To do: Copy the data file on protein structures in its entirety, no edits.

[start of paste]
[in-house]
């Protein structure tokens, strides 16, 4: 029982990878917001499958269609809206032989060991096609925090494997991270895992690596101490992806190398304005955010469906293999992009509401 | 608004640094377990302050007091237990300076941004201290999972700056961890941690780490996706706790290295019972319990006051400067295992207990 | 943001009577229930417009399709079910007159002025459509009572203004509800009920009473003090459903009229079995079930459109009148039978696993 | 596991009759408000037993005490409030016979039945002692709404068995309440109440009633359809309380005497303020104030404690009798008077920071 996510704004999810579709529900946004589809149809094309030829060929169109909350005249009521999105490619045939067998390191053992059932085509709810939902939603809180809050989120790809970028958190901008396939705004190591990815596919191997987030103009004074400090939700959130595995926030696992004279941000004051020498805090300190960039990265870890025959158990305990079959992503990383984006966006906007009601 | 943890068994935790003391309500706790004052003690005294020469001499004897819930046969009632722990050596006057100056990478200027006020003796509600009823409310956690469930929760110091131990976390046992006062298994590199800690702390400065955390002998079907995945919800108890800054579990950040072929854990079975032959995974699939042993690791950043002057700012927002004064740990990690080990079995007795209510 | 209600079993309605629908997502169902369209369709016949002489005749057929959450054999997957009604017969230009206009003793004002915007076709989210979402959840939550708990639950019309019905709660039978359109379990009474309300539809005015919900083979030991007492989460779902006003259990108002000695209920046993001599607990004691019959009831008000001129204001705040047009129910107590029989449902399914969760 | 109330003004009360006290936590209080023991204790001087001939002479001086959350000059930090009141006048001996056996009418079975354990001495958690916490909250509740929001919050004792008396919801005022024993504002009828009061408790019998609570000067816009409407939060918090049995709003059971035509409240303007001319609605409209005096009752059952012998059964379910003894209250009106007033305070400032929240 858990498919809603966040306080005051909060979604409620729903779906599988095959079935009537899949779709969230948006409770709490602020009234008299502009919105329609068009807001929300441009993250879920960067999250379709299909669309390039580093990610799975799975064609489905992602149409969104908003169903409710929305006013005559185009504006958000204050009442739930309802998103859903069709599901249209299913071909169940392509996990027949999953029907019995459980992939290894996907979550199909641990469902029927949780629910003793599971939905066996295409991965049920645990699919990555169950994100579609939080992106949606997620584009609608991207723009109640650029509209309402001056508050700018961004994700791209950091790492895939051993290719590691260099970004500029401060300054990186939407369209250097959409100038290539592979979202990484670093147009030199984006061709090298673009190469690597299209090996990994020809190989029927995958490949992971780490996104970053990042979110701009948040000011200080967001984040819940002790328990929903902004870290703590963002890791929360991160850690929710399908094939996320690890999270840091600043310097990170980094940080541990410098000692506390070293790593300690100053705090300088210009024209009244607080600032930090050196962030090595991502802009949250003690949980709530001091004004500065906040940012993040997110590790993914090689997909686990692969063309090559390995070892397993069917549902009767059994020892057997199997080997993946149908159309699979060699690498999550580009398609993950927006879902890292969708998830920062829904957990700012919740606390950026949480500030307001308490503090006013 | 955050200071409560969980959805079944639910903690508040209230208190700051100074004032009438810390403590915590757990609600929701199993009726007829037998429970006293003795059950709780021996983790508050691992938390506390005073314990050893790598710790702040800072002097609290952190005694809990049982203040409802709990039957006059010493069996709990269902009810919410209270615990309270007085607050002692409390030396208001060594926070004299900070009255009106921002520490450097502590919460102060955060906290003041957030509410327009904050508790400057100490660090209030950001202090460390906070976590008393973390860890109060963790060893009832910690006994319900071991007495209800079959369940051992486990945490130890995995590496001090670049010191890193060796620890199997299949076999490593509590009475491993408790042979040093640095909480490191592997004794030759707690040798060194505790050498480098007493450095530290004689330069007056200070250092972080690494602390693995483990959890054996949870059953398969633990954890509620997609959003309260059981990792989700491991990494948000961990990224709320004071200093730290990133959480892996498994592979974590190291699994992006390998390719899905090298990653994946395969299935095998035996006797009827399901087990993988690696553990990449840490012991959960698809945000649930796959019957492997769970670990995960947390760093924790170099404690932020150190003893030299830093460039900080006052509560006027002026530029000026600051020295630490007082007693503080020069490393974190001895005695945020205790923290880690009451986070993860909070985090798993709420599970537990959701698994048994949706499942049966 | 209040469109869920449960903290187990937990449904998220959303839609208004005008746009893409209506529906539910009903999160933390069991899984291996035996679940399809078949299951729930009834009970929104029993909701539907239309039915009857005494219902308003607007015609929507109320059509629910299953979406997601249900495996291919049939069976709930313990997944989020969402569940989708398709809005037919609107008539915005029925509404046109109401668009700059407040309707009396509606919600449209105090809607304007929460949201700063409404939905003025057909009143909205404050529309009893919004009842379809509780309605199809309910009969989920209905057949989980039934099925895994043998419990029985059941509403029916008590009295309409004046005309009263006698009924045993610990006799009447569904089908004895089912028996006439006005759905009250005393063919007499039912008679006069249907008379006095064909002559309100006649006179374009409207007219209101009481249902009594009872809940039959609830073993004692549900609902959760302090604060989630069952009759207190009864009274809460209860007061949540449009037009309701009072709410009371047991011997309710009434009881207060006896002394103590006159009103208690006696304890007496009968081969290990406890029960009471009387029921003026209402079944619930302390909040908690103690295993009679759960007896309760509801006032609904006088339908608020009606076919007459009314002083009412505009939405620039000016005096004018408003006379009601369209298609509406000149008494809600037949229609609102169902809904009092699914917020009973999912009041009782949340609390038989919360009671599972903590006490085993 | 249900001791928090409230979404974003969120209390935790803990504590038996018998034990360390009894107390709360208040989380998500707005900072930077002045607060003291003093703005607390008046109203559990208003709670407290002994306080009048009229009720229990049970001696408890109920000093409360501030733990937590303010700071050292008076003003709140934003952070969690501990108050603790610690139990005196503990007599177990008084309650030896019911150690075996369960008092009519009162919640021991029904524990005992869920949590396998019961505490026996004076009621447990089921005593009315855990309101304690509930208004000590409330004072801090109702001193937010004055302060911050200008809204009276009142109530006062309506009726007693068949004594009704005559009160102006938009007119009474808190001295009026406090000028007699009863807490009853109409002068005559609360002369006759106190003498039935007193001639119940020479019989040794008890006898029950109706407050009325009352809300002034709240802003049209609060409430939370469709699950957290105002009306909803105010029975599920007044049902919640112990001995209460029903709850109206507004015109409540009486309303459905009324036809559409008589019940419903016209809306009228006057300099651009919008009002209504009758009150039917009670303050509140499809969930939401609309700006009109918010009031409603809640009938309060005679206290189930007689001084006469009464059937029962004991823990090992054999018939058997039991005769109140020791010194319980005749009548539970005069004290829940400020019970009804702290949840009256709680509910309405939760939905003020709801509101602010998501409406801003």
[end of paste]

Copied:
[in-house]
């Protein structure tokens, strides 16, 4: 029982990878917001499958269609809206032989060991096609925090494997991270895992690596101490992806190398304005955010469906293999992009509401 | 608004640094377990302050007091237990300076941004201290999972700056961890941690780490996706706790290295019972319990006051400067295992207990 | 943001009577229930417009399709079910007159002025459509009572203004509800009920009473003090459903009229079995079930459109009148039978696993 | 596991009759408000037993005490409030016979039945002692709404068995309440109440009633359809309380005497303020104030404690009798008077920071 996510704004999810579709529900946004589809149809094309030829060929169109909350005249009521999105490619045939067998390191053992059932085509709810939902939603809180809050989120790809970028958190901008396939705004190591990815596919191997987030103009004074400090939700959130595995926030696992004279941000004051020498805090300190960039990265870890025959158990305990079959992503990383984006966006906007009601 | 943890068994935790003391309500706790004052003690005294020469001499004897819930046969009632722990050596006057100056990478200027006020003796509600009823409310956690469930929760110091131990976390046992006062298994590199800690702390400065955390002998079907995945919800108890800054579990950040072929854990079975032959995974699939042993690791950043002057700012927002004064740990990690080990079995007795209510 | 209600079993309605629908997502169902369209369709016949002489005749057929959450054999997957009604017969230009206009003793004002915007076709989210979402959840939550708990639950019309019905709660039978359109379990009474309300539809005015919900083979030991007492989460779902006003259990108002000695209920046993001599607990004691019959009831008000001129204001705040047009129910107590029989449902399914969760 | 109330003004009360006290936590209080023991204790001087001939002479001086959350000059930090009141006048001996056996009418079975354990001495958690916490909250509740929001919050004792008396919801005022024993504002009828009061408790019998609570000067816009409407939060918090049995709003059971035509409240303007001319609605409209005096009752059952012998059964379910003894209250009106007033305070400032929240 858990498919809603966040306080005051909060979604409620729903779906599988095959079935009537899949779709969230948006409770709490602020009234008299502009919105329609068009807001929300441009993250879920960067999250379709299909669309390039580093990610799975799975064609489905992602149409969104908003169903409710929305006013005559185009504006958000204050009442739930309802998103859903069709599901249209299913071909169940392509996990027949999953029907019995459980992939290894996907979550199909641990469902029927949780629910003793599971939905066996295409991965049920645990699919990555169950994100579609939080992106949606997620584009609608991207723009109640650029509209309402001056508050700018961004994700791209950091790492895939051993290719590691260099970004500029401060300054990186939407369209250097959409100038290539592979979202990484670093147009030199984006061709090298673009190469690597299209090996990994020809190989029927995958490949992971780490996104970053990042979110701009948040000011200080967001984040819940002790328990929903902004870290703590963002890791929360991160850690929710399908094939996320690890999270840091600043310097990170980094940080541990410098000692506390070293790593300690100053705090300088210009024209009244607080600032930090050196962030090595991502802009949250003690949980709530001091004004500065906040940012993040997110590790993914090689997909686990692969063309090559390995070892397993069917549902009767059994020892057997199997080997993946149908159309699979060699690498999550580009398609993950927006879902890292969708998830920062829904957990700012919740606390950026949480500030307001308490503090006013 | 955050200071409560969980959805079944639910903690508040209230208190700051100074004032009438810390403590915590757990609600929701199993009726007829037998429970006293003795059950709780021996983790508050691992938390506390005073314990050893790598710790702040800072002097609290952190005694809990049982203040409802709990039957006059010493069996709990269902009810919410209270615990309270007085607050002692409390030396208001060594926070004299900070009255009106921002520490450097502590919460102060955060906290003041957030509410327009904050508790400057100490660090209030950001202090460390906070976590008393973390860890109060963790060893009832910690006994319900071991007495209800079959369940051992486990945490130890995995590496001090670049010191890193060796620890199997299949076999490593509590009475491993408790042979040093640095909480490191592997004794030759707690040798060194505790050498480098007493450095530290004689330069007056200070250092972080690494602390693995483990959890054996949870059953398969633990954890509620997609959003309260059981990792989700491991990494948000961990990224709320004071200093730290990133959480892996498994592979974590190291699994992006390998390719899905090298990653994946395969299935095998035996006797009827399901087990993988690696553990990449840490012991959960698809945000649930796959019957492997769970670990995960947390760093924790170099404690932020150190003893030299830093460039900080006052509560006027002026530029000026600051020295630490007082007693503080020069490393974190001895005695945020205790923290880690009451986070993860909070985090798993709420599970537990959701698994048994949706499942049966 | 209040469109869920449960903290187990937990449904998220959303839609208004005008746009893409209506529906539910009903999160933390069991899984291996035996679940399809078949299951729930009834009970929104029993909701539907239309039915009857005494219902308003607007015609929507109320059509629910299953979406997601249900495996291919049939069976709930313990997944989020969402569940989708398709809005037919609107008539915005029925509404046109109401668009700059407040309707009396509606919600449209105090809607304007929460949201700063409404939905003025057909009143909205404050529309009893919004009842379809509780309605199809309910009969989920209905057949989980039934099925895994043998419990029985059941509403029916008590009295309409004046005309009263006698009924045993610990006799009447569904089908004895089912028996006439006005759905009250005393063919007499039912008679006069249907008379006095064909002559309100006649006179374009409207007219209101009481249902009594009872809940039959609830073993004692549900609902959760302090604060989630069952009759207190009864009274809460209860007061949540449009037009309701009072709410009371047991011997309710009434009881207060006896002394103590006159009103208690006696304890007496009968081969290990406890029960009471009387029921003026209402079944619930302390909040908690103690295993009679759960007896309760509801006032609904006088339908608020009606076919007459009314002083009412505009939405620039000016005096004018408003006379009601369209298609509406000149008494809600037949229609609102169902809904009092699914917020009973999912009041009782949340609390038989919360009671599972903590006490085993 | 249900001791928090409230979404974003969120209390935790803990504590038996018998034990360390009894107390709360208040989380998500707005900072930077002045607060003291003093703005607390008046109203559990208003709670407290002994306080009048009229009720229990049970001696408890109920000093409360501030733990937590303010700071050292008076003003709140934003952070969690501990108050603790610690139990005196503990007599177990008084309650030896019911150690075996369960008092009519009162919640021991029904524990005992869920949590396998019961505490026996004076009621447990089921005593009315855990309101304690509930208004000590409330004072801090109702001193937010004055302060911050200008809204009276009142109530006062309506009726007693068949004594009704005559009160102006938009007119009474808190001295009026406090000028007699009863807490009853109409002068005559609360002369006759106190003498039935007193001639119940020479019989040794008890006898029950109706407050009325009352809300002034709240802003049209609060409430939370469709699950957290105002009306909803105010029975599920007044049902919640112990001995209460029903709850109206507004015109409540009486309303459905009324036809559409008589019940419903016209809306009228006057300099651009919008009002209504009758009150039917009670303050509140499809969930939401609309700006009109918010009031409603809640009938309060005679206290189930007689001084006469009464059937029962004991823990090992054999018939058997039991005769109140020791010194319980005749009548539970005069004290829940400020019970009804702290949840009256709680509910309405939760939905003020709801509101602010998501409406801003």